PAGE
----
Foraged Tasmanian Elder: Battered Elderflower.

The creamy flowers and the sweet perfume of the elderflower is once again permeating the suburbs of Hobart during the early days of summer, and since using them for the first time last year, Brunyfire has become more adventurous in their use this time around.

Elderflowers are best gathered just as the many tiny buds are beginning to open, and some are still closed. Gather on a warm, dry day (never when wet), when the their distinctive perfume is fresh and always gather them away from roads or sprayed verges.  Remember to leave some flowers for elderberry picking later in the year.

The elderflower season is a short one, usually about a month – so they’re out now in Tassie – November and into December – and will have disappeared by Christmas.Elder (Sambucus nigra) trees have a long history and are found almost everywhere in Great Britain, Europe, Western Asia and North America. The tree has been called ‘the medicine chest of the common people’ and has been used in traditional folk medicine for centuries.

The name Elder, is probably derived from the Anglo-Saxon word ‘Aeld’, meaning fire – I love that! So appropriate for this site! It was commonly believed that Elders were inhabited by a tree dryad or wood nymph, who was thought to represent the soul of the tree. If treated well and honoured appropriately, the dryad was a most benevolent spirit that blessed and protected the people who cared for it.  Mistreat or cut down an Elder without the proper ceremony or the tree’s permission is to seek trouble.

Fitting then that this ‘Elder’ should pass on the knowledge of the forage to her grandchildren………….. Select only the freshest elderflower blooms………… ……inspecting them closely for any brown flowers as these will taint whatever you use them for and taste bitter. Sadie testing elderflowersA good sniff test is always recommended to ensure quality.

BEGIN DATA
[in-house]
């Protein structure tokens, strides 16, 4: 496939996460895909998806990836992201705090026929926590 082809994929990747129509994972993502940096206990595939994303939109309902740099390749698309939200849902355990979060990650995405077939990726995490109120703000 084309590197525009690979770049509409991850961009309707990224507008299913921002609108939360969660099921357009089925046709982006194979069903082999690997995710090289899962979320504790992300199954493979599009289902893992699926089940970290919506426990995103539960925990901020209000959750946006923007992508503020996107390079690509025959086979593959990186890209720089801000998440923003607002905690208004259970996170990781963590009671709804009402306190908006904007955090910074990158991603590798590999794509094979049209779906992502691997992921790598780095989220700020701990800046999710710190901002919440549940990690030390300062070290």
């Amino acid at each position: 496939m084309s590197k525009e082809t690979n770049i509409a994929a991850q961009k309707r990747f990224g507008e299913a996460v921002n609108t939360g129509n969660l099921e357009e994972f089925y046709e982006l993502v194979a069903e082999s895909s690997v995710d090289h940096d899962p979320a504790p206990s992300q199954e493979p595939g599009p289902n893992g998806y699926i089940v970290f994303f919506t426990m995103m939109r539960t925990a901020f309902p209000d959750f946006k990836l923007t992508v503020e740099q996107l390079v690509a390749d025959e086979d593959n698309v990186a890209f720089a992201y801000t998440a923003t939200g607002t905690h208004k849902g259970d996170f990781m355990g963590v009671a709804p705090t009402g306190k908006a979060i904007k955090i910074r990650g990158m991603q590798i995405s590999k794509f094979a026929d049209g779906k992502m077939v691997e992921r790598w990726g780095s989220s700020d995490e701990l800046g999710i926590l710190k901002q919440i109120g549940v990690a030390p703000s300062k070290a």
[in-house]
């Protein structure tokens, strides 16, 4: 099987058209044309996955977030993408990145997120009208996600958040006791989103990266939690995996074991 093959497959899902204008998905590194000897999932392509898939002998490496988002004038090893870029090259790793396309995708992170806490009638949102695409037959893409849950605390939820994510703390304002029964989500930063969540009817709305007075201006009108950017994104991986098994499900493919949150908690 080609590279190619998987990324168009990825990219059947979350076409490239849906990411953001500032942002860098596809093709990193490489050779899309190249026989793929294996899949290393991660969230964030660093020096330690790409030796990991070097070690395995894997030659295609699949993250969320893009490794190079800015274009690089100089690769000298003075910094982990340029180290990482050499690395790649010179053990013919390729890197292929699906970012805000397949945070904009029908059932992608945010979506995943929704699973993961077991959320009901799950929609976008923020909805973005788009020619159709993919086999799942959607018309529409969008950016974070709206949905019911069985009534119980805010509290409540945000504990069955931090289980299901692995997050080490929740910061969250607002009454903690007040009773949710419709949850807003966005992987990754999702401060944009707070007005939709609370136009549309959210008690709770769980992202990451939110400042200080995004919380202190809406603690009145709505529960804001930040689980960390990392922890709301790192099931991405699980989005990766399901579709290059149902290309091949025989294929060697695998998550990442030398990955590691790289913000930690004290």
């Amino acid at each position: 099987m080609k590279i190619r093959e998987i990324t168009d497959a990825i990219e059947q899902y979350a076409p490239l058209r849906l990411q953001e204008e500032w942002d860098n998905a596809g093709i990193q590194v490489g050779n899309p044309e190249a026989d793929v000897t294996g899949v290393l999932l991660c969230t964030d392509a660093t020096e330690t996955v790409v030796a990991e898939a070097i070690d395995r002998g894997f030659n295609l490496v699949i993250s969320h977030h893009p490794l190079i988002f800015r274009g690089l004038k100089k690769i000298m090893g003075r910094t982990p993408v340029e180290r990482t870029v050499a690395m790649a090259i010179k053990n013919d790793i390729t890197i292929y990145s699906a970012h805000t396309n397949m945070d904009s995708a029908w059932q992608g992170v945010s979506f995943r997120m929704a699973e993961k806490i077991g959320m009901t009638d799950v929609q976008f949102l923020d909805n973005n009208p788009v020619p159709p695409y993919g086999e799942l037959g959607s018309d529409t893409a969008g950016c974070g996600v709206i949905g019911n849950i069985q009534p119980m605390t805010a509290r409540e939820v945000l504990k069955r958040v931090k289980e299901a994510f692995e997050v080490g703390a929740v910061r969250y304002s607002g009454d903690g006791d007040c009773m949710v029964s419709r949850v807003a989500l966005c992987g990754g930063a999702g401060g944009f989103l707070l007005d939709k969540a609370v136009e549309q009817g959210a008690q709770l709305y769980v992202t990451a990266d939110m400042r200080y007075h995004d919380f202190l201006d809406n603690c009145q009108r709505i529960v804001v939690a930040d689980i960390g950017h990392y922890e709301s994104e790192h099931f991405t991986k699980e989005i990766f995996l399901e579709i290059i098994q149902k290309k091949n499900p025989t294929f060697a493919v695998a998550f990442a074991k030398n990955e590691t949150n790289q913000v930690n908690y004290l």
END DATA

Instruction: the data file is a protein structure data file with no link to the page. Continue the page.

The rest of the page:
Deep Fried Elderflowers in Batter.

The following recipe is based on one from British chef and food writer, Stevie Parle from an article in The Telegraph.

As this is a fire inspired dish, get your fire started, best lit and fed until a body of coals are established, scoop these into the mesh fire ring……….Fire ring with cast iron wok…..and place a cast iron wok to heat before filling this half way with a good quality vegetable oil.Hot oil in cast iron wok.The oil should shimmer with heat – to test if it’s ready, drop a piece of bread into the oil, it should sizzle straight away.

Whilst your oil is heating, prepare your batter by slowly whisking 12 tablespoons of sparkling water into the 4 tablespoons of plain flour until the batter is a little thicker than double cream.  Shake the elderflower head to remove any bugs, and dip into the batter.Dipping elderflowers in batterShake any excess batter off, and place the elderflower head into the hot oil………Battered elderflower into hot oil………..and cook until golden brown.Frying battered elderflowerRemove from the oil with a slotted spoon onto a piece of kitchen paper to drain.Battered elderflowerThis can then be drizzled with a flavoured oil (1 large mild red chilli, seeds removed and chopped finely and mixed with 100 ml. good olive oil) and dusted with a sugar/salt mix.

Eat while still hot……..


One Response to “Foraged Tasmanian Elder: Battered Elderflower.”

  1. Elderflower tempura! Looks gorgeous!

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